The other two themes (because one should never lack for themes) were Grenache and Spain.
So you better believe there were a lot of Cavas, what with all that overlap in themes. Cavas are Spanish sparkling wines made with, oftentimes, different grapes than traditional Champagne, which is usually made of Chardonnay, Pinot Noir and/or Pinot Meunier.
There were also French crémants (sparkling wines not made in the Champagne region of the country), Italian Prosecco and sparklers from Australia and the US.
But the thing about sparkling wines is that a lot are really poorly made.
They taste okay, at least at first, but contain tons of sugar and preservatives and non-indigenous yeasts – extras that make them consistent, easier to produce and tastier, but also potentially give you more of a headache. I spat out almost everything I tried (not because it was bad, but because this is normal when you’re tasting 40 or 50 wines in a few hours) and I still felt hungover – not drunk, hungover – at the end of the salon. To me, that’s a sign of excess sugar and additives.
There were, however, highlights. So if you go buy these bottles, at least I won’t have suffered in vain.
First, a rosé from Deutz.
This is the high-end of Deutz. It’s a brut, which means it’s not bone dry, but it’s not Baby Duck either. 2006 was a good year in Champagne, it seems. It goes for about $200 a bottle and it’s hard to find, but it’s a lot nicer than your average Veuve Cliquot. And it doesn’t have any of that funky aftertaste than can come with the colour in less well-made bottles.
Next, L’Intemporelle from Mailly.
This 2008 brut is lovely. It’s 60% Pinot Noir and 40% Chardonnay. It’s all fine bubbles and decadence. Definitely worth the $110 price tag.
There was a distinct lack of organic, biodynamic or natural Champagnes at the Palais des Congrès. I hunted all through the rows for organic options and came across about 10 with the sustainability logo on their signs – which was an impressive move by the Dégustation organizers this year. This was the first one I found, and I fell into the Cava here like a lost, thirsty travel discovering a freshwater stream in the desert.
The Aranleón Deshora Brut is $20.95 in private importation, and while it’s not as fine as the Champagnes above, it does a heck of a convincing job. It’s a blend of Macabeo, Xarello and Parellada, three Spanish varietals that, apparently, make great bubbly. It’s a little more fruity, a little more summer in your mouth, and ethically satisfying.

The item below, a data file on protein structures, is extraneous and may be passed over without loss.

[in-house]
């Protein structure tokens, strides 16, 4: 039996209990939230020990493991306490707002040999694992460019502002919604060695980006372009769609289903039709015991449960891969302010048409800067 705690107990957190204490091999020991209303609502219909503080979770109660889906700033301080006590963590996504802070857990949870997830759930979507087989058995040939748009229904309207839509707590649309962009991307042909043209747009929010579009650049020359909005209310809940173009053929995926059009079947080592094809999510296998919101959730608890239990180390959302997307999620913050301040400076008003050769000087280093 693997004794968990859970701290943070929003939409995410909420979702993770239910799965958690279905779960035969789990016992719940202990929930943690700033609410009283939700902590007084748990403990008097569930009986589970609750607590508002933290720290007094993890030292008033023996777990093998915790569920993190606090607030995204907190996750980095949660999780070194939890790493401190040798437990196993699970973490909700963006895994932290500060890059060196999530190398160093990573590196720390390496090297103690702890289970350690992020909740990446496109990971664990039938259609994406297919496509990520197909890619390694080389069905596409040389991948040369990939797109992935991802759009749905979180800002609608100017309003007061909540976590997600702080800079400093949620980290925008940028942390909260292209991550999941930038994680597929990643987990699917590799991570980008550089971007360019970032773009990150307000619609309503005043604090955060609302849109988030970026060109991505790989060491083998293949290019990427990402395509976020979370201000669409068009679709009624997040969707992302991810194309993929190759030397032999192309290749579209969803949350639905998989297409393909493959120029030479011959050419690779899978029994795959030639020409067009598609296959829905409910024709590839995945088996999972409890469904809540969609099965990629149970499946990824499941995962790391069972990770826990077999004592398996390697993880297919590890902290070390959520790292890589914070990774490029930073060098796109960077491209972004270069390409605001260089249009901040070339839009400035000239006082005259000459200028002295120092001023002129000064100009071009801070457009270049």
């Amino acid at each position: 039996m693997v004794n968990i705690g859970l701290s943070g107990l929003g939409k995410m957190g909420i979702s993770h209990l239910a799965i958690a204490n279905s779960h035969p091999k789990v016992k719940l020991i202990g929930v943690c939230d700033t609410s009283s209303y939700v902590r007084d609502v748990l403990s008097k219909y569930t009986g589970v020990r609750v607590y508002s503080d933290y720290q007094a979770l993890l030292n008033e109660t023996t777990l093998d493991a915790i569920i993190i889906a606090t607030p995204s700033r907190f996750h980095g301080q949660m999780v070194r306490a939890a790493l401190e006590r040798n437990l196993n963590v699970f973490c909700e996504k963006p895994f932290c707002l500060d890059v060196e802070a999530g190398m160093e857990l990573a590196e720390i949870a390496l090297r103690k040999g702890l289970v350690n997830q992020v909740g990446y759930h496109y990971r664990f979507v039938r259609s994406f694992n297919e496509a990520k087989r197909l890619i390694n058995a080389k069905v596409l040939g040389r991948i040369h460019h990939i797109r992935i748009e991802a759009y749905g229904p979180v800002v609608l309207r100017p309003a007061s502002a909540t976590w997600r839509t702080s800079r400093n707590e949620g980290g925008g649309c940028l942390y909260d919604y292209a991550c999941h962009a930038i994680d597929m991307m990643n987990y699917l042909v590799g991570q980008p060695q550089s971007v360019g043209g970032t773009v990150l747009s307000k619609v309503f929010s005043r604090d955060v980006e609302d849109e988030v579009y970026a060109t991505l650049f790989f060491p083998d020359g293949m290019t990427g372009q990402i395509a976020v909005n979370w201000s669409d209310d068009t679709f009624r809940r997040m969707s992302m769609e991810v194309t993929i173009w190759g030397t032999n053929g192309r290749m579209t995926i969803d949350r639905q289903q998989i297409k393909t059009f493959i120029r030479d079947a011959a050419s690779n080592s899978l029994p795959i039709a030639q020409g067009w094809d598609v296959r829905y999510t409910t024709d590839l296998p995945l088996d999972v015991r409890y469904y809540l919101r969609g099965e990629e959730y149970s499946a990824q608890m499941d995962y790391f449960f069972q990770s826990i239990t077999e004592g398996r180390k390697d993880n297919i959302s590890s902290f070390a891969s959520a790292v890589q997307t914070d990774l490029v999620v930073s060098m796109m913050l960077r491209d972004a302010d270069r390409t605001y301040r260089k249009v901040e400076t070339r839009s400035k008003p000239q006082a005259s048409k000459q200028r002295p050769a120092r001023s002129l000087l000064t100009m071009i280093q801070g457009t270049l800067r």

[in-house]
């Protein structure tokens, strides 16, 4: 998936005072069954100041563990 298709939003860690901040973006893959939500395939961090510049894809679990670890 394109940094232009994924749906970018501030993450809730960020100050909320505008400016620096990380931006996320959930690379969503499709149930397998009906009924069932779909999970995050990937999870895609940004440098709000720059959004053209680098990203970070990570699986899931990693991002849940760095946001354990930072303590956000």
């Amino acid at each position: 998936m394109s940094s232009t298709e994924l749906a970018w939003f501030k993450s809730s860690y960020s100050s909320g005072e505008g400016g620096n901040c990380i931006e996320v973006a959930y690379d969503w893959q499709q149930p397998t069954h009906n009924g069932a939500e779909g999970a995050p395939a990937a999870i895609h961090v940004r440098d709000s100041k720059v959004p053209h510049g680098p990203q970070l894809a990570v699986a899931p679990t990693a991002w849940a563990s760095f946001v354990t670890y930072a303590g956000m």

Next it was on to the brut nature bubbles. That’s a special type of process that means no sugar is added for the second fermentation. It’s a natural fermentation trick that generally results in usually very dry, sometimes weird sparkling wines. This was a successful example:
Vilarnau is a vintage Cava (made with grapes from one year only) with Macabeo, Parellada and Chardonnay. So it’s a little more familiar in the mouth for Champagne-only sparkling wine drinkers and just refreshing and perfectly pleasant for everybody else. And this one’s at the SAQ, or should be coming; it’s not on the SAQ website at the moment. At $22, it’s a steal.
Another brut nature was the AA Bruant:
This one’s a riserva, meaning a special selection of grapes, and it’s organic. Win win. It’s 100% Xarel-lo. Think pear, green apple and almond. That’s a little too much fruit in my bubbly, but for a time when you want more flavour like a regular white or red non-sparkling wine but get suckered into bubbles with a group, here’s a great choice.
Did I mention there was a sparkling wine competition by type of sparkling wine? For example, there were Cava winners, Prosecco winners and Crémant winners, which I think is just an excuse to give more awards.
Here was one of the Crémant winners:
It’s a Vitteaut-Alberti, brut, blanc de blanc, which means it’s Chardonnay. In this case, there’s also a little Aligoté in there. It’s $23 at the SAQ. I don’t think it’s amazing, but it’s the Champagne method for a whole lot cheaper.
Another award winner, but in the Cava category, was the Muga 2011 vintage brut.
This one is for Cava snobs. It’s 95% Viura and 5% Malvoisie. Snobs in the sense of wanting to know everything about Cavas and try all the unique varieties of grapes – not in the money sense, because this bottle goes for a paltry $20. It’s definitely not trying to be Champagne, but that’s not a bad thing.
Boy was that ever enough sparkling wine! “Is that possible?” you say. “Too much sparkling wine?” My head definitely thought so later.
After all that sugar, there was no way I could go back to dry whites, so it was either on to reds or into dessert wines. Just at that moment I stumbled across the Hardy table and the first organic Cognac I’d ever seen.
After trying this, I have to say I really like Cognac. This is very drinkable. It’s not cloying. It’s not fiery like Grappa. And it’s doesn’t pack a knock-out punch like Scotch can – it’s elegant and clean. At $79 a bottle at the SAQ, it should be. But ’tis the season, and this would be a lovely thing to gift or be gifted.
Better, though, was the Hardy family reserve. It’s now ruined all Cognac for me. It made the organic version look like a joke. It’s aged and rich, like the grown up version of Cognac. It’s also over $1000 a bottle. You would never mix it into a Cognac Sazerac at Dominion Square Tavern, which is probably my favourite drink in the Montreal downtown core. That would be a sin. Now all I want to do is make Cognac, because I’ll certainly never be able to justify buying that.
And on that sad and happy note, you should probably raise a glass of something organic to the makers of fine sips and cry into your affordable bubbles before dreaming of aged Cognac. That’s what I’ll be doing.